Social Interaction and Social Media At Airport Departure Gates
Tiffany Field1, 2*, Shantay Mines2, Samantha Poling2, Annie Luu2
1University of Miami / Miller School of Medicine.
2Fielding Graduate University.
An observational study was conducted at airline departure gates in several U.S. and European countries. Thirty-second observations were randomly made of 1360 different individuals ranging in age from infants to the elderly, although 79% of the travelers were adults. Most of the individuals were traveling with someone, except for adults who were more often traveling alone (58% vs. 42% time). Of the different types of social interaction and social media observed, cell phone texting/scrolling was significantly more frequently observed (at 53% time) than cell phone talking (13 % time), face-to-face interaction (13% time), on computer (7%) and touching (4%) which was the least frequently observed behavior. Significantly more cell phone texting/scrolling time occurred when adults were traveling alone (58% time). These data suggest that airline travelers are spending significantly more airport departure gate time on social media (specifically cell phone texting/scrolling) than face-to-face interaction or touching. Unfortunately, the observations that were made by professors and students were from too great a distance (10 feet away) in order to be unobtrusive but unable to code the precise type of cell phone texting/scrolling that was occurring.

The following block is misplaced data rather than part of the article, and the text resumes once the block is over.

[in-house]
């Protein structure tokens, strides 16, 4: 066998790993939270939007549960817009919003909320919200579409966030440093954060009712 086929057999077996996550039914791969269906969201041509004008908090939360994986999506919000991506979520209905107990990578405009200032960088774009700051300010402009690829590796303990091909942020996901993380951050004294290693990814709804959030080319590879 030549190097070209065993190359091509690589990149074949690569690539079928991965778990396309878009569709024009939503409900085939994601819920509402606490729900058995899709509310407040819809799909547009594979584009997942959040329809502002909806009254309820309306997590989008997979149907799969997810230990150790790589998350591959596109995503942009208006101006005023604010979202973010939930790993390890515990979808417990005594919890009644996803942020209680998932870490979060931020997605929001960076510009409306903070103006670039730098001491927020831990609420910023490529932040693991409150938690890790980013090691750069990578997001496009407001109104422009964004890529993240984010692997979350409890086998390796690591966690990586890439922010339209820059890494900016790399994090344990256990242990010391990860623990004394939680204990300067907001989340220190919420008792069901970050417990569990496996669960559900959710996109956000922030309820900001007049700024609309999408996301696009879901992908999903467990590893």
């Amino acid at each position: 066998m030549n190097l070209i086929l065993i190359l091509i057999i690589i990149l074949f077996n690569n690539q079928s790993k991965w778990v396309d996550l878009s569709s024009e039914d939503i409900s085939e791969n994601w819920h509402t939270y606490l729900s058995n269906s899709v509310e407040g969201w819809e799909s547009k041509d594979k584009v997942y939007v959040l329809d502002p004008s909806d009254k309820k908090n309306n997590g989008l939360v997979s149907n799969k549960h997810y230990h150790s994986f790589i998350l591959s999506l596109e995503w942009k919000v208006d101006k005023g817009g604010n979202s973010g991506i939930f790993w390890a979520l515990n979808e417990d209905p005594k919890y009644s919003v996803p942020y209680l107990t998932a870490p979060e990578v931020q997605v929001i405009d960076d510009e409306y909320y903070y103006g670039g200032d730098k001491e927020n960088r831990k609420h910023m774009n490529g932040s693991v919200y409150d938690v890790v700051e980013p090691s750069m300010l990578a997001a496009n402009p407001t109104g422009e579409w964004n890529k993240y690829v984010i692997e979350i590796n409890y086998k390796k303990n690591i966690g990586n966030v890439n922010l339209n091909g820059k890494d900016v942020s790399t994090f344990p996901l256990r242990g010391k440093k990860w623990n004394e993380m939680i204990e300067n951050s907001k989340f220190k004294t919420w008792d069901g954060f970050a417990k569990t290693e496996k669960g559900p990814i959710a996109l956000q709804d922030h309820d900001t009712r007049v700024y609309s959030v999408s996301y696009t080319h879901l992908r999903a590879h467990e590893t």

Keywords: Social Interaction; Social Media
How to cite this article:
Tiffany Field, Shantay Mines, Samantha Poling, Annie Luu. Social Interaction and Social Media At Airport Departure Gates. International Journal of Psychological Research and Reviews, 2021; 4:47. DOI: 10.28933/ijprr-2021-01-1505
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